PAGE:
NASA probe Juno: Video shows flyby of Jupiter

NASA probe Juno: Video shows flight to Jupiter

(Image: NASA / SwRI / MSSS / Gerald Eichstädt / Seán Doran)

For months, the NASA probe Juno Jupiter orbits, after initial problems, they are now not only provides important data for scientists, but also photos. Composed deliver impressive videos of Juno's journey.

A few days after the NASA probe Juno in its orbit for the sixth time the jupiter next point (Perijovum) has reached enthusiasts have assembled the photos made into a video. The shows - much faster - the flight of the probe to Jupiter and the gas giants over. The largest planet in our solar system will appear in a new light, our image of him was but so far characterized mainly by the recordings of the Hubble Space Telescope. Thanks to the Juno mission is likely the change, the NASA thus collected images but seek and encouraged to edit the public. The video is now one of the results.

But NASA even goes beyond the already established practice of publication: The probe has with the JunoCam a camera on board, whose work is to be co-controlled by (amateur) astronomers around the world. Which may suggest the project page with their own images of Jupiter, which areas of dynamic cloud deck to photograph the NASA probe. So NASA researchers want to make the most of the limited instrument time and bandwidth, and make rich images possible. The collected data will be published immediately and can be freely used, such as for creating such videos.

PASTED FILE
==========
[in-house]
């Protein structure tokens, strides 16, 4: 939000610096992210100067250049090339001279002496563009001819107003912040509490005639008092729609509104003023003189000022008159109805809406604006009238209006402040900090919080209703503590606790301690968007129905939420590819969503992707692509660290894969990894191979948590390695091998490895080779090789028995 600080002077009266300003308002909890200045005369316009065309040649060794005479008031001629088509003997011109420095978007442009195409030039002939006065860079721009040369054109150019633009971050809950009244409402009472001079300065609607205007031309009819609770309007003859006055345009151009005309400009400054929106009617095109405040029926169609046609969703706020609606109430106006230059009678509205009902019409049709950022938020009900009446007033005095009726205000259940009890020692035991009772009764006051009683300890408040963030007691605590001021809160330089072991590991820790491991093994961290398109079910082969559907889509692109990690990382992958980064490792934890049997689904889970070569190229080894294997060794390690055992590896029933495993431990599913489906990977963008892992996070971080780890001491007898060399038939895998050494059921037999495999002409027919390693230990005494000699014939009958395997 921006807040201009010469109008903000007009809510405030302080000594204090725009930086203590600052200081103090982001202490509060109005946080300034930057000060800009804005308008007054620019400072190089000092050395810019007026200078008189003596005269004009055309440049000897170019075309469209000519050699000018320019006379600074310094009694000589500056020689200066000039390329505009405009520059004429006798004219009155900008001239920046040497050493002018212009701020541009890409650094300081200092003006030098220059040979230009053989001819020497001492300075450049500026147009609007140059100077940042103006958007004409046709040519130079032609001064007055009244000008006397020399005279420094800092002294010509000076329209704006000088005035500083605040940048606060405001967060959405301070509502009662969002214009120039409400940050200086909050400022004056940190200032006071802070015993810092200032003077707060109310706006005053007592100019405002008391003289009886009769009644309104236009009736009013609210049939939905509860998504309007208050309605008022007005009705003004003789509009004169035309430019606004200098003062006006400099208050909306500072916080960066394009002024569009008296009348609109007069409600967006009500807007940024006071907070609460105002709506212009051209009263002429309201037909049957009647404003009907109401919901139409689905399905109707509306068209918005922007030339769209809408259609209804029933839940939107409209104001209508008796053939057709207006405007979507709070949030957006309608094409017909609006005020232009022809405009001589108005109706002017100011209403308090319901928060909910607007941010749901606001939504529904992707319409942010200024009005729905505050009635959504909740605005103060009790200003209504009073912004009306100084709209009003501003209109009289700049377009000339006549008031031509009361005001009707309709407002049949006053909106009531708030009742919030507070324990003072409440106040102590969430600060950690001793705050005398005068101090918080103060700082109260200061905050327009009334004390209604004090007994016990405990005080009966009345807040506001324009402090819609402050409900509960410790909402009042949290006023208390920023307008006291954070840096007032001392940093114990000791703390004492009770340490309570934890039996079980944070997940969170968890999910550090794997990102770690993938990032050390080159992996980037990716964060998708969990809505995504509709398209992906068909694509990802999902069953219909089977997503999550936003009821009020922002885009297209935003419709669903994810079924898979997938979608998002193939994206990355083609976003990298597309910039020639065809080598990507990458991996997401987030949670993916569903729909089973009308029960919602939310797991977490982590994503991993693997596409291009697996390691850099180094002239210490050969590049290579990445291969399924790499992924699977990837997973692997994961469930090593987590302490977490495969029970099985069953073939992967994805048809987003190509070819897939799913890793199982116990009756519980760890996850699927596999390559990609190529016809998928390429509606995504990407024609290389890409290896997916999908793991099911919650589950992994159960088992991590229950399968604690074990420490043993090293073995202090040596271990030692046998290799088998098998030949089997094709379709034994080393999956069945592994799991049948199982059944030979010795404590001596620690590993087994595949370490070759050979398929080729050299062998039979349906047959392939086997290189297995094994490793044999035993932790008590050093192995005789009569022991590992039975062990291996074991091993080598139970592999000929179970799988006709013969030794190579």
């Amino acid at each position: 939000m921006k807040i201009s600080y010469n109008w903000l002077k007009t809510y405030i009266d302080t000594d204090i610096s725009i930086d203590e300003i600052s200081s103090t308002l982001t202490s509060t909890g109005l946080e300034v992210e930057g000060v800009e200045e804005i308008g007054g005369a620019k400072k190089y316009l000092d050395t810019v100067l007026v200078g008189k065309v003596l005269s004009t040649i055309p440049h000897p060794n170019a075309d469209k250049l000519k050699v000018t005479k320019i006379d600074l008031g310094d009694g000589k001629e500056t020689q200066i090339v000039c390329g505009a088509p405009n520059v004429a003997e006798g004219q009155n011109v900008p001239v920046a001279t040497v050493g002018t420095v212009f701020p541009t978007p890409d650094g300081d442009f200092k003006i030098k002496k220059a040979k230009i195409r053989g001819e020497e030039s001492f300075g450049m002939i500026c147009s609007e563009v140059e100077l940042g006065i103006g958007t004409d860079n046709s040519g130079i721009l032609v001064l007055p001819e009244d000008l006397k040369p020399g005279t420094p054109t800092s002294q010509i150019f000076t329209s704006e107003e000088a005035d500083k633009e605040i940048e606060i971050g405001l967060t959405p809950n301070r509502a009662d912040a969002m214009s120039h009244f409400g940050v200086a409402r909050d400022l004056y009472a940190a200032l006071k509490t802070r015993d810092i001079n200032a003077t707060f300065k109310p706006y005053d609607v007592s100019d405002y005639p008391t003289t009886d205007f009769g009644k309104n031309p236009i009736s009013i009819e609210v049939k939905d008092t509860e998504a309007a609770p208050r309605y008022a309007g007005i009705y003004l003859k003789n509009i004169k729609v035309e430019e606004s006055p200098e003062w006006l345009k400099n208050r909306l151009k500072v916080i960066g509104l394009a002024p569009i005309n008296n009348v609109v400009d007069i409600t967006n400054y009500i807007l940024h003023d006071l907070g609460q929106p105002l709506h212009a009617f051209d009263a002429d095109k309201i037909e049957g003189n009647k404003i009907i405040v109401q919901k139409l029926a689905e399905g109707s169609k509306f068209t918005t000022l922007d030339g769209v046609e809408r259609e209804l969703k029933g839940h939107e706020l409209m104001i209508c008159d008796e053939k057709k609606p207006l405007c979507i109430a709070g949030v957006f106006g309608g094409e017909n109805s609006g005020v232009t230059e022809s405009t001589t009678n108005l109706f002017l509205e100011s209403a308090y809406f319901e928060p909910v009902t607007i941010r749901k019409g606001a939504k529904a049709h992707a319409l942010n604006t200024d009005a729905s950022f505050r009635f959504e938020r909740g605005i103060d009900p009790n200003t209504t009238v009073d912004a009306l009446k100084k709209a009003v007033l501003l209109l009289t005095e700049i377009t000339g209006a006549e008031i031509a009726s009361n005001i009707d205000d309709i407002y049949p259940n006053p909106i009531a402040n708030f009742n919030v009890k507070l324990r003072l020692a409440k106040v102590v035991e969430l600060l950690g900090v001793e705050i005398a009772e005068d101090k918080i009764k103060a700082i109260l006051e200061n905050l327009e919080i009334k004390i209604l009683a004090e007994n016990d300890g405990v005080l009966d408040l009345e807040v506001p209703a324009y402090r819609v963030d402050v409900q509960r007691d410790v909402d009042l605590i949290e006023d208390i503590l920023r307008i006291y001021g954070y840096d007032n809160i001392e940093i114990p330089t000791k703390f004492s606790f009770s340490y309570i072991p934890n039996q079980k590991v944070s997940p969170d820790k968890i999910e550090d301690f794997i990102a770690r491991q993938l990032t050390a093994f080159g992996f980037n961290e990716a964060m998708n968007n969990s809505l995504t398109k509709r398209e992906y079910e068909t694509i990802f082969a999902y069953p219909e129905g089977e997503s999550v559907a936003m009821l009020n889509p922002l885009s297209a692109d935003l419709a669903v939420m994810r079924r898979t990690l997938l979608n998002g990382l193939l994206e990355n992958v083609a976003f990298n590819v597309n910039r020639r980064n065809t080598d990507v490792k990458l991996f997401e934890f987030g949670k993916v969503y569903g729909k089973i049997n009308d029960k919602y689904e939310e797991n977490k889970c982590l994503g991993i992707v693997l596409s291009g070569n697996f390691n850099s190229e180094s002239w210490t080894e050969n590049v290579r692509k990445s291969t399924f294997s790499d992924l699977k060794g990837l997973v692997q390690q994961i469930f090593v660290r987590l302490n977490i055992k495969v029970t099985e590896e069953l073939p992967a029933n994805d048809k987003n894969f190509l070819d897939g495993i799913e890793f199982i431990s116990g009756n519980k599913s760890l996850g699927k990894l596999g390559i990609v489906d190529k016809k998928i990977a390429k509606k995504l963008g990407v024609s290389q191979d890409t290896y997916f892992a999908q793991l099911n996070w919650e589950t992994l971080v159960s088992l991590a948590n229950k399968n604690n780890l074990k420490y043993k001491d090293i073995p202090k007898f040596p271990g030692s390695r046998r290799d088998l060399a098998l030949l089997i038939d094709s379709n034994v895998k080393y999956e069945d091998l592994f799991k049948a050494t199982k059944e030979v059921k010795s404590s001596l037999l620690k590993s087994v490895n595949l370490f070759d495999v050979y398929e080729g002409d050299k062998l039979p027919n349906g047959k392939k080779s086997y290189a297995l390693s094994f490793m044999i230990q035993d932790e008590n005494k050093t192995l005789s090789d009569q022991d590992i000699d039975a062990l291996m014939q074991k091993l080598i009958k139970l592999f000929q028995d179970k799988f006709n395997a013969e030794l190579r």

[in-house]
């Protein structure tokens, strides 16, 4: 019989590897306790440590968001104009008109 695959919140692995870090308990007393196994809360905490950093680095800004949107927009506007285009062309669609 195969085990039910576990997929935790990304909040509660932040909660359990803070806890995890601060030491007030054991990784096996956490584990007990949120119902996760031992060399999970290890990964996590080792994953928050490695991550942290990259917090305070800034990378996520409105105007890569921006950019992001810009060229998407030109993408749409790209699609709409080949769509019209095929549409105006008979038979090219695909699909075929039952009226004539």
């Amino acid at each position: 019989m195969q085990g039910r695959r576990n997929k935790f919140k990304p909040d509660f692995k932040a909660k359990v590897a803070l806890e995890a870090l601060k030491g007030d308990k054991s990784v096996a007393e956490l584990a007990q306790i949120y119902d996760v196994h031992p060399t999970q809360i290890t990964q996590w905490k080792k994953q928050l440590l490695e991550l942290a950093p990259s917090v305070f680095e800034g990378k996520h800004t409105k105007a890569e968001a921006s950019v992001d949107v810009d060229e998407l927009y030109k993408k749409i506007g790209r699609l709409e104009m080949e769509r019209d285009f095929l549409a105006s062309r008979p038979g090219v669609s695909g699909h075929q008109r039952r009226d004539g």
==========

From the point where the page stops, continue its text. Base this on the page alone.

Juno had arrived in the summer of 2016 on Jupiter and orbits the gas giant ever since. In total, several dozens orbits are planned. On their first, the probe was able to determine that the magnetic field of the planet is still much stronger than expected. Furthermore, the researchers were able to observe thanks Juno already that the north pole of the gas giant is significantly different from its south pole. The reasons for this will now be explored. The analysis of the pole was one of the main objectives of the mission, because they were for flying past probes previously not visible and therefore still largely unexplored.

Image 1 of 25

Jupiter probe Juno (25 photos)

The Great Red Spot
(Image: NASA / SwRI / MSSS / Gerald Eichstädt / Seán Doran)